Public Release: 23-Mar-2017
Proceedings of the National Academy of Sciences Cryo-electron microscopy achieves unprecedented resolution using new computational methods
Cryo-electron microscopy (cryo-EM)--which enables the visualization of viruses, proteins, and other biological structures at the molecular level--is a critical tool used to advance biochemical knowledge. Now Berkeley Lab researchers have extended cryo-EM's impact further by developing a new computational algorithm instrumental in constructing a 3-D atomic-scale model of bacteriophage P22 for the first time.
National Institutes of Health
Public Release: 9-Mar-2017
New Phytologist FRED database gathers root traits to advance understanding of below-ground plant ecology
Oak Ridge National Laboratory scientists have released a new global, centralized database of plant root traits, or identifying characteristics, that can advance our understanding of how the hidden structure of plants below ground may interact with and relate to life above ground.
US Department of Energy Office of Science
Public Release: 7-Mar-2017 Plants at the pump
Regular, unleaded or algae? That's a choice drivers could make at the pump one day. Toward that goal, Sandia National Laboratories is testing strains of algae for resistance to a host of predators and diseases, and learning to detect when an algae pond is about to crash.
Public Release: 3-Mar-2017
Genome Biology Revealing Aspergillus diversity for industrial applications
In a Feb. 14, 2017 study published in Genome Biology, an international team report sequencing the genomes of 10 novel Aspergillus species, which were compared with the eight other sequenced Aspergillus species. With this first ever genus-wide view, the international consortium found that Aspergillus has a greater genomic and functional diversity than previously understood, broadening the range of potential applications for the fungi considered one of the most important workhorses in the biotechnology.
Department of Energy Office of Science
Public Release: 15-Feb-2017
Geophysical Research Letters Researchers catch extreme waves with higher-resolution modeling
A new Berkeley Lab study shows that high-resolution models captured hurricanes and big waves that low-resolution ones missed. Better extreme wave forecasts are important for coastal cities, the military, the shipping industry, and surfers.
US Department of Energy
Public Release: 13-Feb-2017
Nature Microbiology Microbiomes more in flux in patients with inflammatory bowel disease
Patients with inflammatory bowel disease are more likely to see dramatic shifts in the make-up of the community of microbes in their gut than healthy people, according to the results of a study published in Nature Microbiology. The results help physicians and scientists understand the disease more fully and potentially offer new ways to track the disease and monitor patients.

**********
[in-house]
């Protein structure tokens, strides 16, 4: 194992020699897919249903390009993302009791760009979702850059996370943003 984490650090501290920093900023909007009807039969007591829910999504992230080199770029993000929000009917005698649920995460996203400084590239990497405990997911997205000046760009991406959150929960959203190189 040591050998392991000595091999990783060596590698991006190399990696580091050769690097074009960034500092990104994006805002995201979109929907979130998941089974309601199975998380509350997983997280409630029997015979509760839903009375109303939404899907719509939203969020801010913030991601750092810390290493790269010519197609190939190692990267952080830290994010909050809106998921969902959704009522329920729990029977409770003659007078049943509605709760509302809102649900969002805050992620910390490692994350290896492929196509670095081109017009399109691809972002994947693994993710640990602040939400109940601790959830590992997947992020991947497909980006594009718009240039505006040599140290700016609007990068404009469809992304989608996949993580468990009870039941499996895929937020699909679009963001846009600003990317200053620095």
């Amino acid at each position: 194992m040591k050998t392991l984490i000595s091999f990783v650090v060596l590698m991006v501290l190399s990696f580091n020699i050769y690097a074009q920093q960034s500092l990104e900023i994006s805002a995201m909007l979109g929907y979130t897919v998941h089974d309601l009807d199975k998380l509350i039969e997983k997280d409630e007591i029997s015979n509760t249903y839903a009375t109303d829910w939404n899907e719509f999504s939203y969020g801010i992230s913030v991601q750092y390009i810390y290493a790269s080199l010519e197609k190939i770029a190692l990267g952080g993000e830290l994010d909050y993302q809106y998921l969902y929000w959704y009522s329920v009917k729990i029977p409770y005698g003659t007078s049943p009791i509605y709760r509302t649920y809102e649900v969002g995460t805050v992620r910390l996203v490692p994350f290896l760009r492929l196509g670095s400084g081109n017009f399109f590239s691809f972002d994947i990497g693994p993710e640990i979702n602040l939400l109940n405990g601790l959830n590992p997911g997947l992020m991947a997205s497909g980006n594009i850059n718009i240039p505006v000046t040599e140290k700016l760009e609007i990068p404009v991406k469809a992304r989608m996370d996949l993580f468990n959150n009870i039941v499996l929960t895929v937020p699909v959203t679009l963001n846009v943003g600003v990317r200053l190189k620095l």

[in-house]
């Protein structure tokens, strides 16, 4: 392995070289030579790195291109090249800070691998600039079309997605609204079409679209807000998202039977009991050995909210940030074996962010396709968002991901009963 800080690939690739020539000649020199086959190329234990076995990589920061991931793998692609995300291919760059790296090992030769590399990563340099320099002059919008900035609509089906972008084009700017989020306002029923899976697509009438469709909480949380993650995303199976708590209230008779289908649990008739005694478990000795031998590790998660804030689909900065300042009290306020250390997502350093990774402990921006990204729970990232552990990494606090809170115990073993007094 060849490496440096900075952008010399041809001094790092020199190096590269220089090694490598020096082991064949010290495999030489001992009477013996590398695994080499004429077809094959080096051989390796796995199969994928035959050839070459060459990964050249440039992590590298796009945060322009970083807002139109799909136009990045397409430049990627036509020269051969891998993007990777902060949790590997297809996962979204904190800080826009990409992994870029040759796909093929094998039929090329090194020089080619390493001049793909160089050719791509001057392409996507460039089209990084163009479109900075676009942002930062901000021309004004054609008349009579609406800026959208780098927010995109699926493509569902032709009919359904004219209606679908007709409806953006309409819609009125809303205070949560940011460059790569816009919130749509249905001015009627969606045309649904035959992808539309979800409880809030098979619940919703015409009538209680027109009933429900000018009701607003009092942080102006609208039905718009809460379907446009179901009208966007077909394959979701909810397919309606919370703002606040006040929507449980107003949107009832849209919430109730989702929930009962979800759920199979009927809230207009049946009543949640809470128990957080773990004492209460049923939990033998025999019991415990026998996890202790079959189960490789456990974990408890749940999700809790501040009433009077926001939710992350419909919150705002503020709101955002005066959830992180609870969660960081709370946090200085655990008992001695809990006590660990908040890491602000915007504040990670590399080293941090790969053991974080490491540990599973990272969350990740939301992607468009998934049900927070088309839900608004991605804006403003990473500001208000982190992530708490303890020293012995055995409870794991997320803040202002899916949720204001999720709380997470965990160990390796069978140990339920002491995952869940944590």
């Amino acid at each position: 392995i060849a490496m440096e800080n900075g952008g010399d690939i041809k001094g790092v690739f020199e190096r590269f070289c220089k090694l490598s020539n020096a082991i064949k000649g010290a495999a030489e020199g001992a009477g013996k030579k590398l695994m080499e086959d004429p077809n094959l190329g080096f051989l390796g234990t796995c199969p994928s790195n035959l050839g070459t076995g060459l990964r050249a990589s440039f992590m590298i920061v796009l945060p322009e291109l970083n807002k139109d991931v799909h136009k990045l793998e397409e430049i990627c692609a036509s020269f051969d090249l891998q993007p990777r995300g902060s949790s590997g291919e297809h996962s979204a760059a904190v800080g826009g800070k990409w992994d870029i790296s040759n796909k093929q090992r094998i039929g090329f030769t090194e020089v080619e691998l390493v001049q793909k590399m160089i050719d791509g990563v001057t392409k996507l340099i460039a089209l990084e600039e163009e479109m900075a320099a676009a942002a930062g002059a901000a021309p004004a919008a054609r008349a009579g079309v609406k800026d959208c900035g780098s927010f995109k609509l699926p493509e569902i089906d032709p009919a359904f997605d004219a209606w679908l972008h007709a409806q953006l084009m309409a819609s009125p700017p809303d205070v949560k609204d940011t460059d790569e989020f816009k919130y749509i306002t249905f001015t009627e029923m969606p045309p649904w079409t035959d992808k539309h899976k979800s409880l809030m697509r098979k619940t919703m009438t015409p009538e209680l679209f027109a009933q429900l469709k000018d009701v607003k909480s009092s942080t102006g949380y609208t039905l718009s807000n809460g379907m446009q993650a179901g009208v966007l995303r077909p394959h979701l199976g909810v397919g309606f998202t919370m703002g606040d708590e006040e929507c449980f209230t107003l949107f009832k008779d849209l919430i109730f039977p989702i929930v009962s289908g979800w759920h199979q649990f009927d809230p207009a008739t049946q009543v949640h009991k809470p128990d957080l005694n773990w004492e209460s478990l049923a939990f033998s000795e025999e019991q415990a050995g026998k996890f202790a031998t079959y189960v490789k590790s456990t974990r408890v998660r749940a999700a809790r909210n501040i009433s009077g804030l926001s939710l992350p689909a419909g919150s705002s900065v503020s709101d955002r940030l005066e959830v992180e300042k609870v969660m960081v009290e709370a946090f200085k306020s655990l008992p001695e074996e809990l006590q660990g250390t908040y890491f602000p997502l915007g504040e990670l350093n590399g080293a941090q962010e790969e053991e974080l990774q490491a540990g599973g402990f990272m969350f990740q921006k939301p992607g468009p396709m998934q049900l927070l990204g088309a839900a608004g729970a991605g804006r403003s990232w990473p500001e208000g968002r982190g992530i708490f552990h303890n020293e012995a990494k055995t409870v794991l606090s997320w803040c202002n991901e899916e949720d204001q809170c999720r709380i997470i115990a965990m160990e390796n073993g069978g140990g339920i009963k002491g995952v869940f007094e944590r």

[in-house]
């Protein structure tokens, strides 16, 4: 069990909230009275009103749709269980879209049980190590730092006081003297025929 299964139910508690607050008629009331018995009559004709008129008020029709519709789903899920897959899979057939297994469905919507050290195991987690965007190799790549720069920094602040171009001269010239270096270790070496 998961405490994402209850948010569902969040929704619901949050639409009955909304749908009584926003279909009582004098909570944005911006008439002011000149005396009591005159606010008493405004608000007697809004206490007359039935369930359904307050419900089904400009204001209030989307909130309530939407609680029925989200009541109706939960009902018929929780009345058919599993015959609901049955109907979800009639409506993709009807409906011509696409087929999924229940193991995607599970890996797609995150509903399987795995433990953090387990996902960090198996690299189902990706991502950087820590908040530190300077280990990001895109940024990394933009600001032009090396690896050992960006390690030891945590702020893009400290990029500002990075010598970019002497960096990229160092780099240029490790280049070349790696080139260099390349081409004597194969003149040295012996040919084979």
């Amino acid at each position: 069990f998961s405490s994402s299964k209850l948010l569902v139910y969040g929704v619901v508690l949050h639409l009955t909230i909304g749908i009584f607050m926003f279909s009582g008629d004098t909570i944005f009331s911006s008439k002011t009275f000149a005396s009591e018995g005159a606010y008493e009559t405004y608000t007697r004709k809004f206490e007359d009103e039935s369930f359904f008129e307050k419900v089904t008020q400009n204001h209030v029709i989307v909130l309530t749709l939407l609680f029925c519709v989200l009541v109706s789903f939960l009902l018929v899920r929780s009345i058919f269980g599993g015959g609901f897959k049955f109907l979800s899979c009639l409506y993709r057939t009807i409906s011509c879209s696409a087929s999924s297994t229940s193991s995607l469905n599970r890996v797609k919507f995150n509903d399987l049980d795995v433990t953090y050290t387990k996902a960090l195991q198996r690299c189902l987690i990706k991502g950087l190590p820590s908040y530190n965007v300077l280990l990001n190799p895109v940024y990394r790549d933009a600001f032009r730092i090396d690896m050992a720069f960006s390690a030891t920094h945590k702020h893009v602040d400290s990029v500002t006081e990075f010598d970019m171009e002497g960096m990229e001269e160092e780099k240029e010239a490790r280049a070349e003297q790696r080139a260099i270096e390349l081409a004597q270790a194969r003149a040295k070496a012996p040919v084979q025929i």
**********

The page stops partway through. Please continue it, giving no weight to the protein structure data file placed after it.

National Institutes of Health, Crohn's and Colitis Foundation of America, Örebro University Hospital Research Foundation, Swedish Research Council
Public Release: 3-Feb-2017
Scientific Reports Thirdhand smoke affects weight, blood cell development in mice
A new Berkeley Lab-led study found that the sticky residue left behind by tobacco smoke led to changes in weight and blood cell count in mice. These latest findings add to a growing body of evidence that thirdhand smoke exposure may be harmful.
University of California Tobacco-Related Disease Research Program
Public Release: 30-Jan-2017
Proceedings of the National Academy of Sciences Vitamin B12: Power broker to the microbes
In the microbial world, vitamin B12 is a hot commodity. It turns out that vitamin B12, a substance produced by only a few organisms but needed by nearly all of them, wields great power in microbial communities -- ubiquitous structures that affect energy and food production, the environment, and human health.
DOE/Office of Science, Russian Foundation for Basic Research, Russian Academy of Sciences
Public Release: 19-Jan-2017
Science Seeking structure with metagenome sequences
In the Jan. 20, 2017 issue of Science, a team led by University of Washington's David Baker in collaboration with DOE Joint Genome Institute researchers reports that structural models have been generated for 12 percent of the protein families that had previously had no structural information available. The Baker lab's protein structure prediction server Rosetta analyzed the metagenomic sequences publicly available on the Integrated Microbial Genomes (IMG) system run by the DOE JGI.
DOE Office of Science
Public Release: 18-Jan-2017 $5 million foundation gift to help support US-China energy center at Berkeley Lab
In 2015, Berkeley Lab, UC Berkeley, and Tsinghua University in Beijing formed the Berkeley Tsinghua Joint Research Center on Energy and Climate Change to develop scientifically based clean energy solutions and the next generation of leaders to champion those solutions. Now, that effort has received welcome support from Jim and Marilyn Simons in the amount of a $5 million donation.